Hence, this study was undertaken to estimate the prevalence and practice of tobacco use among the adolescent students of Mangalore city, thereby aiming to provide timely interventions to prevent any initial experimentations with tobacco from developing into an addiction in adulthood.
| Materials and Methods|| |
A cross-sectional questionnaire study was conducted among adolescent students studying in three preuniversity colleges enrolled in Tobacco-Free Kids Campaign organized by A.J. Institute of Dental Sciences, Mangalore.
All the students in the age group of 15–17 years who were present on the days of the campaign were included. Universal sampling was followed and study population thus obtained had 407 students. The study commenced after obtaining permission from Institutional Ethical Committee (AJEC/REV/52/2017) and administrative heads of the respective colleges. The purpose of the study was explained to the students, before the questionnaires were administered. An informed verbal consent was also taken from students before distribution of questionnaires to them and participation by the participants was totally voluntary. The identity of the study participants was not included in the questionnaire form so that the students could respond without any hesitations and also to ensure maximum reliable results. The structured, self-administered questionnaire which was used for the study [Table 1] was constructed using literature reviews of previous studies in the same field. All the 20 questions were close ended, and there was no skip pattern so that all questions were to be answered. Piloting was conducted before the actual data collection surveys in order to improve the questionnaire's content and necessary changes were made accordingly.
|Table 1: Questions regarding perceptions and practice of study participants|
Click here to view
Data was analyzed using SPSS Version 16.0. (SPSS Inc, Chicago, USA) and descriptive statistics which included percentages and frequencies were applied.
| Results|| |
Among the 407 students who participated in the study, 25.1% have ever tried smoking and 7.9% have tried smokeless form of tobacco although just for experimentation. Despite the legislation banning the sale of tobacco products to the minors, 14.3% of the participants reported that the shopkeepers readily sold them tobacco products, when they tried to buy it. It is comforting to find that 82.8% of them did not buy or try to buy tobacco products. A majority of the students, 89.2% of them, were reported themselves as current nonsmokers, while 10.8% reported current usage of cigarettes as well as smokeless tobacco.
Parental use of tobacco was assessed among the participants, wherein 82.3% of the students' immediate family members were not into the habit. When asked whether the students would smoke/chew tobacco if offered by their best friends, 72.2% reported that they would refrain from the habit, while a 5.2% of them were definitely sure of taking up the habit if their friends' insist.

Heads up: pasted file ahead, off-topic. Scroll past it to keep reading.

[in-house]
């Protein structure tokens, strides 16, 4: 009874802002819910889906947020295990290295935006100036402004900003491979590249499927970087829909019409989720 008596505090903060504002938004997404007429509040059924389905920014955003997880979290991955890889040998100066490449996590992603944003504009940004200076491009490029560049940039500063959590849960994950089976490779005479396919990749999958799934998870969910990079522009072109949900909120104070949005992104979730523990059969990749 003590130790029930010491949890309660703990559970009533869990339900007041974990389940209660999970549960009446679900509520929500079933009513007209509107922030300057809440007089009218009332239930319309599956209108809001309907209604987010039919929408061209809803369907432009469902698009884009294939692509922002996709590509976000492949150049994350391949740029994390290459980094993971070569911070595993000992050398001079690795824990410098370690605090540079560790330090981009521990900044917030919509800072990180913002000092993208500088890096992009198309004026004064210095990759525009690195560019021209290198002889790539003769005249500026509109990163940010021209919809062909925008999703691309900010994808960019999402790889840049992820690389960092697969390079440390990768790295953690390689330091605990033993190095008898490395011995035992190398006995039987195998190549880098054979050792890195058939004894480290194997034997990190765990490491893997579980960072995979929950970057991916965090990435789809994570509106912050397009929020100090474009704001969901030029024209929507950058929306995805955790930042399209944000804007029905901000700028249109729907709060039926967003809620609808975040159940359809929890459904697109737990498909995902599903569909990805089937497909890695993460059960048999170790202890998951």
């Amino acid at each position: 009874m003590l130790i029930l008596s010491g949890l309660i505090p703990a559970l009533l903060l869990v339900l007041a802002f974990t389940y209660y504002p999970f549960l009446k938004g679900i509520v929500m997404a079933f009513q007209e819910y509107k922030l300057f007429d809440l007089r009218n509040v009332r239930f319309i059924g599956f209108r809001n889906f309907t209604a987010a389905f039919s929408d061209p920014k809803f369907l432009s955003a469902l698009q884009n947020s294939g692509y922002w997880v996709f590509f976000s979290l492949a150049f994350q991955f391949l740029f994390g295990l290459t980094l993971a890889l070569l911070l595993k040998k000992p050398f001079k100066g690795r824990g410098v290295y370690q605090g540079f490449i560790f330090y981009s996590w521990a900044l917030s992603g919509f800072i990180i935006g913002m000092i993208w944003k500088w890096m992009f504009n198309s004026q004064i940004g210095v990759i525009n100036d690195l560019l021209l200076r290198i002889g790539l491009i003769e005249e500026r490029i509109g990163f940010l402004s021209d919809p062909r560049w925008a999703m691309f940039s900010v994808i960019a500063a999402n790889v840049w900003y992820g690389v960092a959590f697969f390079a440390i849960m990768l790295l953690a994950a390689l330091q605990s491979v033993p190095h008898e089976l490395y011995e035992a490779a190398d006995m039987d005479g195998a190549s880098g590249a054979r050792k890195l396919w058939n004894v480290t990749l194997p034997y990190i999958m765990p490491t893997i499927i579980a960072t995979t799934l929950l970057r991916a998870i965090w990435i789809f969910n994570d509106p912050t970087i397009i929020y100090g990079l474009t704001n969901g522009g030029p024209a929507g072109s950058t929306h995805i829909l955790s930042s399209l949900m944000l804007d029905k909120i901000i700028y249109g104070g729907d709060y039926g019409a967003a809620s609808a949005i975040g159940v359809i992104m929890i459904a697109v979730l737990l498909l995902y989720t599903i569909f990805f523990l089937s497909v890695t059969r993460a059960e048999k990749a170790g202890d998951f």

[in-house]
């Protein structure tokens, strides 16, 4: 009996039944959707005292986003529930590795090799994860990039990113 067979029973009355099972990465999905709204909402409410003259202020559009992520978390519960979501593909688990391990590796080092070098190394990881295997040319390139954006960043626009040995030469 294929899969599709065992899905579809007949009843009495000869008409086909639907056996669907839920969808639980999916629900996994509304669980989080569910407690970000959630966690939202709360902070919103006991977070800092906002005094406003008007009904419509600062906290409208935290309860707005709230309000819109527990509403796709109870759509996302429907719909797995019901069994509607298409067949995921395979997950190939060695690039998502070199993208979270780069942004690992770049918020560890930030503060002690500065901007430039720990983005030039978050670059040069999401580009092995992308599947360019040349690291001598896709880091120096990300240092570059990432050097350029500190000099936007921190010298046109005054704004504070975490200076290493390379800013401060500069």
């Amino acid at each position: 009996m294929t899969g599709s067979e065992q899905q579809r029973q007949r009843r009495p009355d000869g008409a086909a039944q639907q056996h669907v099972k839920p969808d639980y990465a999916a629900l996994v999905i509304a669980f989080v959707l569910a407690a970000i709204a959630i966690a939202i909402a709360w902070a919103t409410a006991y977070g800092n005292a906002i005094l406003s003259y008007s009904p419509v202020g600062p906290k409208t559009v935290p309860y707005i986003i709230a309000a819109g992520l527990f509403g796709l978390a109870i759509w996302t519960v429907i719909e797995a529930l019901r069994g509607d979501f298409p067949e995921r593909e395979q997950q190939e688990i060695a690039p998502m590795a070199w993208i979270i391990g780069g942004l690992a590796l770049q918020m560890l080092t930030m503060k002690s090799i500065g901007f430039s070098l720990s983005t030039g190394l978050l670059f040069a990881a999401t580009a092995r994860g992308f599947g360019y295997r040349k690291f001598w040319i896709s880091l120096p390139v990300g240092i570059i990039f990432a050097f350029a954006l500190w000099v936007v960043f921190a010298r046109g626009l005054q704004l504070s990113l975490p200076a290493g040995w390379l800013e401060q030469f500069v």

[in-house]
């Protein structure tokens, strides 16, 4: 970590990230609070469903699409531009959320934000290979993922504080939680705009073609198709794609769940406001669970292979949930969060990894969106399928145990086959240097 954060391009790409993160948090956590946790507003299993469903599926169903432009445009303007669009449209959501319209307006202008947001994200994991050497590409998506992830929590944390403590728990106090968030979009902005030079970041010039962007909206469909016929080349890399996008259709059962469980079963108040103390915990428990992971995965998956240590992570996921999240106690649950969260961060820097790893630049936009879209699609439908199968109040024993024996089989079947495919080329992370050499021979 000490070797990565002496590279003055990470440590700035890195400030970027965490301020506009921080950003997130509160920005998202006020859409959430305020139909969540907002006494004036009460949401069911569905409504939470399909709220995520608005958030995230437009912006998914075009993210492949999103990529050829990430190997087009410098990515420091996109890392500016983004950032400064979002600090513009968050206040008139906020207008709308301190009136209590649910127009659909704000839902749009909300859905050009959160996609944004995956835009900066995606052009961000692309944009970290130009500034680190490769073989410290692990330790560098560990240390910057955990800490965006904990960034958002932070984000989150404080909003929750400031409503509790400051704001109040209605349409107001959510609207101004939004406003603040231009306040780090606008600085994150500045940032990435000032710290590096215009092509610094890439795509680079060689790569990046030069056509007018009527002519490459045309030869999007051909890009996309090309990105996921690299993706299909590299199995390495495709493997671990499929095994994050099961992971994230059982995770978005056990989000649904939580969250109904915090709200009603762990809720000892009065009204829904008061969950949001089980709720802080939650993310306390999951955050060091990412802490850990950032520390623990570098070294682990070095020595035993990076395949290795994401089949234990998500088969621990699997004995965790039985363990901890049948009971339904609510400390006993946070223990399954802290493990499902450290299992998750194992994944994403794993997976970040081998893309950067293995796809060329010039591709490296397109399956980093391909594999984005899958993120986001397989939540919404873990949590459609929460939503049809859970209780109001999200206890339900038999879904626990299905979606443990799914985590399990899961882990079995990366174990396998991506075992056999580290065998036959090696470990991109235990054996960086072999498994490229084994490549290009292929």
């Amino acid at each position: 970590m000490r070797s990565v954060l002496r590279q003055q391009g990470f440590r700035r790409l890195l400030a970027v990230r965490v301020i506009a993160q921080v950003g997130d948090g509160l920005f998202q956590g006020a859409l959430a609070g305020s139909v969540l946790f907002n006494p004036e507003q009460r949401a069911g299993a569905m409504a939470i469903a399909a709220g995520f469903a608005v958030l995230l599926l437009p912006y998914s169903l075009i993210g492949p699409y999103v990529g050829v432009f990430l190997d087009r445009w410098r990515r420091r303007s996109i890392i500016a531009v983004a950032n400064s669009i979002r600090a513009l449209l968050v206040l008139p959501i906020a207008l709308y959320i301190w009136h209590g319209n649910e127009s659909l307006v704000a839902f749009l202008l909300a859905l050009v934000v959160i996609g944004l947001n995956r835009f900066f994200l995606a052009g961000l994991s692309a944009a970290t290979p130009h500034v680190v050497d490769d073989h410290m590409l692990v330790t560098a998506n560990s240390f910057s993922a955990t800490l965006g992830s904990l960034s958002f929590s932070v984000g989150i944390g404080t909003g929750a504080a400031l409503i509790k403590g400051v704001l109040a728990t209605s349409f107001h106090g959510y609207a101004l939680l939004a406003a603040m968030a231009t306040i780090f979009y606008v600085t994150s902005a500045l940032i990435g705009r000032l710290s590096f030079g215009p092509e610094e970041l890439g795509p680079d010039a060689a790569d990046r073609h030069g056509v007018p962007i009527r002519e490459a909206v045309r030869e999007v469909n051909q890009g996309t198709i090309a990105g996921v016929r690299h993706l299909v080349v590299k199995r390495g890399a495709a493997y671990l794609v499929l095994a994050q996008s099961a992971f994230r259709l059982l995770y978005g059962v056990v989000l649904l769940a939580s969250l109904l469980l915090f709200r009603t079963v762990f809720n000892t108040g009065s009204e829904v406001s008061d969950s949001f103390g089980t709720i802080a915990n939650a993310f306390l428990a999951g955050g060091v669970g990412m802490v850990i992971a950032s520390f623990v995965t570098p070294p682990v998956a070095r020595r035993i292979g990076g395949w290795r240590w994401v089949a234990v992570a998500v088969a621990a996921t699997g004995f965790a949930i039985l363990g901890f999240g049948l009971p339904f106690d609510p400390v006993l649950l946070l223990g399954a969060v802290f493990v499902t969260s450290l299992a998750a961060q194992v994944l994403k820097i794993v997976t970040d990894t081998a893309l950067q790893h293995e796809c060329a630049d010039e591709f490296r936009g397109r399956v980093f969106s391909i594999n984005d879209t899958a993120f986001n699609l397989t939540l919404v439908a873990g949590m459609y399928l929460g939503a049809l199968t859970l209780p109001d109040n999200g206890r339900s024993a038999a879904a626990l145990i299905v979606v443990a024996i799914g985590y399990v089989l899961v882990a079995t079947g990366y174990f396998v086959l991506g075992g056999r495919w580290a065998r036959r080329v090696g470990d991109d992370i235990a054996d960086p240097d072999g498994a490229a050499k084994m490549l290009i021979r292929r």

300 (73.7%) students were in favor of banning tobacco in all enclosed places(no exception), 54 (13.3%) were in favor of banning tobacco in all enclosed places (with exception), whereas 53 (13%) supported no ban on tobacco.
22 (5.4%) students perceived that there will be weight gain and 282 (69.3%) students perceived that there will be loss of weight with tobacco usage. 57 (14%) students perceived that smoking makes them look more attractive and 251 (61.7%) perceived that smoking makes them look less attractive [Table 2].
The students' awareness about passive smoking was analyzed by asking whether they thought smoke from another person's cigarette was harmful. Around 83.1% of the study participants thought, it harmful to inhale the smoke from another's cigarette [Graph 1].
| Discussion|| |
According to the present study, 10.9% of study participants admitted that they were current users of tobacco products, which is in accordance with study conducted by Mohan et al., in Kerala state. The Global Youth Tobacco Survey Karnataka and Jayakrishnan et al. reported a lower prevalence of tobacco usage among adolescents.
Vuckovic et al. and Sharma et al. found that parental smoking role models, peer influence, and the desire to fit in with peers can be attributed as the major reasons for start of adolescent smoking. In the present study, 7.4% students reported tobacco usage by their parents, while 3.7% reported usage by their siblings. This is contradictory to alarming prevalence stated by Gupta et al. in his study where 71% of students' immediate family members used tobacco products. Multani et al., Makanwala et al., Singh et al., and Shashidhar et al. have also reported a positive relation with smoking and peer or parental influence in their studies.
The laws prohibiting the sale of tobacco products to the minors seem to have been openly flouted. Around 14% of the students reported that the shopkeepers readily sold them tobacco products in this study, which is in concurrence with a study conducted by Madan et al.
In the present study, only 14% of the adolescents thought that smoking makes them more attractive and 69.3% were positive that smoking can lead to weight loss. Although, 41% of the participants believed smoking makes them more attractive according to Mohanan et al.; in other studies by Gupta et al. and Dereje et al., majority of participants disagreed to the statement that smoking makes them more attractive, which is affirmative of current results.